Tell us more about your journey with technology during this time, was it important to you and your vision?
I was a pure Excel-geek up until a couple of years ago. It’s actually quite worrying how little I knew about technology outside of Excel until recently. I was always the person others would come to for Excel solutions, so I quite naturally ended up quite siloed in terms of the work I did as an employee. 

All of that has changed for me recently. Even the use of tools like Slack and Trello has changed how we work in our businesses, and how I organise my own life.

So, technology is now a vital element of the work I deliver and the service we provide for the Full Stack Modeller community. We know how value-adding technology is and will continue to be for financial modellers. Those of us who do not keep up with the latest developments in modelling technology will absolutely be left behind within a year or two.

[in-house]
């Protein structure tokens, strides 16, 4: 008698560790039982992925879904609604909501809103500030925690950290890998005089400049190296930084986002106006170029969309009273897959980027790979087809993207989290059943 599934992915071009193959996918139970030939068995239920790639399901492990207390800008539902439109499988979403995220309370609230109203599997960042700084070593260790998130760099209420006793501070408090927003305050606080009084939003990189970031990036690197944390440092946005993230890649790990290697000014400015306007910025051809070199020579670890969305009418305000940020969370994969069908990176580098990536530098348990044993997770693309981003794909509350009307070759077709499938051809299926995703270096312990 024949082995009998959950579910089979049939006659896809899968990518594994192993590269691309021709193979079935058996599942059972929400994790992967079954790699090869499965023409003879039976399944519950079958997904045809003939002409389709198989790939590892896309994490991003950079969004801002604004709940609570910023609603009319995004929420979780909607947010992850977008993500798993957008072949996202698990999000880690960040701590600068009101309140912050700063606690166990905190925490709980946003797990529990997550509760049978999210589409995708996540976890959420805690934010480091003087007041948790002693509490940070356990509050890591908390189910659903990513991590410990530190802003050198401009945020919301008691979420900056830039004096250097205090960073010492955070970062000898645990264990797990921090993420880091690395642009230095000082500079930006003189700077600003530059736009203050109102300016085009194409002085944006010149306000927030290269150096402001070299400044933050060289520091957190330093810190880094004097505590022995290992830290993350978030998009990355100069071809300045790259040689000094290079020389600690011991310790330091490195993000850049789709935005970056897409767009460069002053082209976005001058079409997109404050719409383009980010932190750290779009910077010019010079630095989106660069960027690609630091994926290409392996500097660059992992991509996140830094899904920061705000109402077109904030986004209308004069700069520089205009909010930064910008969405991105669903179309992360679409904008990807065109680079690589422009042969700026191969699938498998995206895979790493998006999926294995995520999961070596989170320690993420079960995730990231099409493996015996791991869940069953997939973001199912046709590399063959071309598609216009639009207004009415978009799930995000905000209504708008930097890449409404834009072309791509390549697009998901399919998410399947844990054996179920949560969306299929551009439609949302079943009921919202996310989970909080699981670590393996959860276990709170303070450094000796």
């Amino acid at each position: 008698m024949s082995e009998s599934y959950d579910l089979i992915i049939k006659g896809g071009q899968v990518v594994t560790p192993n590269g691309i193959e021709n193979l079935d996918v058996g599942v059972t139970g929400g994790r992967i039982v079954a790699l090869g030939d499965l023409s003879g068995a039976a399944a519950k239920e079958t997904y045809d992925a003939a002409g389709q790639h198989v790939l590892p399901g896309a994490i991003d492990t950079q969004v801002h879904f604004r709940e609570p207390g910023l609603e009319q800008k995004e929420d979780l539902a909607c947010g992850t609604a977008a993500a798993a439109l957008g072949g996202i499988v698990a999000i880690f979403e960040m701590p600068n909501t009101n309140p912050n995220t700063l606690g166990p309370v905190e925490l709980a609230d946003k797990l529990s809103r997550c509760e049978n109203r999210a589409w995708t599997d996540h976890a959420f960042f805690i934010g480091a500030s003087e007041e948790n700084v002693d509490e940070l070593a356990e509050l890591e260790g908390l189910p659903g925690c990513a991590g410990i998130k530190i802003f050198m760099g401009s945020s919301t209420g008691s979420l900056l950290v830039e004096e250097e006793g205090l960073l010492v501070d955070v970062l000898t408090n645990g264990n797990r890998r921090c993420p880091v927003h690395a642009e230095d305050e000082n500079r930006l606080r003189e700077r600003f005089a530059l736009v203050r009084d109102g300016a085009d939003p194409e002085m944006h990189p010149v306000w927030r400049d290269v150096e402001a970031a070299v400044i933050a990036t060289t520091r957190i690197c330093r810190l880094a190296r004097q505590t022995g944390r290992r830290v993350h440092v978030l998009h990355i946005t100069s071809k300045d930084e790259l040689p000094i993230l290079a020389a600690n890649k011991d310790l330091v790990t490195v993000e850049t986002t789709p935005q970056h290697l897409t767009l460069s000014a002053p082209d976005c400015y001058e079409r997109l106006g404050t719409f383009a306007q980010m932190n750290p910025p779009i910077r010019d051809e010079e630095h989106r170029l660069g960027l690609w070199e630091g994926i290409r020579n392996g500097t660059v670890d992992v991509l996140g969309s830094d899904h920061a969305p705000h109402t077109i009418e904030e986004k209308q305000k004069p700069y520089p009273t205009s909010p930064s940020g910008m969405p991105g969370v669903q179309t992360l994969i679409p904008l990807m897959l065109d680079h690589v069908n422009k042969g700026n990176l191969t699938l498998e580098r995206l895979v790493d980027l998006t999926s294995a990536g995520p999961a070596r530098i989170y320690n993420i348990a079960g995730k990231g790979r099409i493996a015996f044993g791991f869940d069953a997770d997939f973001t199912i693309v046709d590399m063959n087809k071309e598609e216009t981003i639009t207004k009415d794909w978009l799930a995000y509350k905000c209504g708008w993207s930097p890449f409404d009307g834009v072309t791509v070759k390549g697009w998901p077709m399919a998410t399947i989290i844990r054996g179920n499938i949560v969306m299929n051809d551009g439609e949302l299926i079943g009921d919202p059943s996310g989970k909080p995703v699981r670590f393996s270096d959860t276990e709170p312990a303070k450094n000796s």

What is your style of leadership and do you break down the hierarchy to be more connected and agile?
My leadership journey has been a significant one in recent years as I’m MD of Full Stack Modeller, with a team of partners who are all older, wiser (arguably!), and more experienced in terms of business management than I am.

That’s been a tough challenge for me to personally work through, and again requires an element of self-belief to succeed. What I have learned is that leadership is not telling others what to do all the time. It’s about understanding the strengths and potential weaknesses of your team and of yourself, and it’s about finding the right way to get the best out of everyone.

We only have two levels of hierarchy at the moment so we’re already very connected and agile, which we have to be as a new company. I’d say I’m very collaborative, but equally ready to make the big calls when they’re needed.